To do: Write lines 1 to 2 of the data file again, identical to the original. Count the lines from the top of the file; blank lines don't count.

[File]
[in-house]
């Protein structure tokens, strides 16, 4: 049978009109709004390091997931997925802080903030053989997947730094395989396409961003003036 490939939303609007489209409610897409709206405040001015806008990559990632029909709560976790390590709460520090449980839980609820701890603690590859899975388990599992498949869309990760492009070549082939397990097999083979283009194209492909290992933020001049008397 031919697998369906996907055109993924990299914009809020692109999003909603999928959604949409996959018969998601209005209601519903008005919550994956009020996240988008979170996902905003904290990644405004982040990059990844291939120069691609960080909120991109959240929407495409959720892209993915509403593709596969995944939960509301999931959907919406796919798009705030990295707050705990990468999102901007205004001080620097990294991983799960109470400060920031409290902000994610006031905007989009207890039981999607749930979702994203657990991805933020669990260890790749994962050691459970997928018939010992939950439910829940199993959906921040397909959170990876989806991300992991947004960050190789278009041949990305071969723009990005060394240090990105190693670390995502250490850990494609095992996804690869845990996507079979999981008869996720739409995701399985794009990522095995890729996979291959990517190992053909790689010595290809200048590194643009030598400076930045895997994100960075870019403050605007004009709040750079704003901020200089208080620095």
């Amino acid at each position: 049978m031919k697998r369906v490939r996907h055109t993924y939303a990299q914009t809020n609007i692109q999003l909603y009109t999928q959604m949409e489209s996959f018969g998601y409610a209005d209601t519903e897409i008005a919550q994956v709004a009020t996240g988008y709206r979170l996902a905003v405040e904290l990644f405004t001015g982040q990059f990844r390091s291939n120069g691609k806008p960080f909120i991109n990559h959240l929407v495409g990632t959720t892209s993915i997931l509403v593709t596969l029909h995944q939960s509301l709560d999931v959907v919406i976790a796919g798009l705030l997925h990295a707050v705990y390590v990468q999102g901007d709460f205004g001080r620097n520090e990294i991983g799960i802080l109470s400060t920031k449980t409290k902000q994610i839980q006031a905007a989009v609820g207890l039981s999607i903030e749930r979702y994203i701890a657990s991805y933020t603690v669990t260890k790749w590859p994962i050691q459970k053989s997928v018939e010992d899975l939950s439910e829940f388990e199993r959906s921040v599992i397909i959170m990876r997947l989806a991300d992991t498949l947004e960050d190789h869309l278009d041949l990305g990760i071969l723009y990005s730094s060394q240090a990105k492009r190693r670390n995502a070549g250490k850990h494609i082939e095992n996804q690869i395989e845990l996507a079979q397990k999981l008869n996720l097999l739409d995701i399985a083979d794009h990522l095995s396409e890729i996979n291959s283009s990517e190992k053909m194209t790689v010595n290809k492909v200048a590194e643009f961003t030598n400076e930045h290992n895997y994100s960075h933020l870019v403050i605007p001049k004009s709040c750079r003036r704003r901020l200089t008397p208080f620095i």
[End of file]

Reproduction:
[in-house]
């Protein structure tokens, strides 16, 4: 049978009109709004390091997931997925802080903030053989997947730094395989396409961003003036 490939939303609007489209409610897409709206405040001015806008990559990632029909709560976790390590709460520090449980839980609820701890603690590859899975388990599992498949869309990760492009070549082939397990097999083979283009194209492909290992933020001049008397 031919697998369906996907055109993924990299914009809020692109999003909603999928959604949409996959018969998601209005209601519903008005919550994956009020996240988008979170996902905003904290990644405004982040990059990844291939120069691609960080909120991109959240929407495409959720892209993915509403593709596969995944939960509301999931959907919406796919798009705030990295707050705990990468999102901007205004001080620097990294991983799960109470400060920031409290902000994610006031905007989009207890039981999607749930979702994203657990991805933020669990260890790749994962050691459970997928018939010992939950439910829940199993959906921040397909959170990876989806991300992991947004960050190789278009041949990305071969723009990005060394240090990105190693670390995502250490850990494609095992996804690869845990996507079979999981008869996720739409995701399985794009990522095995890729996979291959990517190992053909790689010595290809200048590194643009030598400076930045895997994100960075870019403050605007004009709040750079704003901020200089208080620095």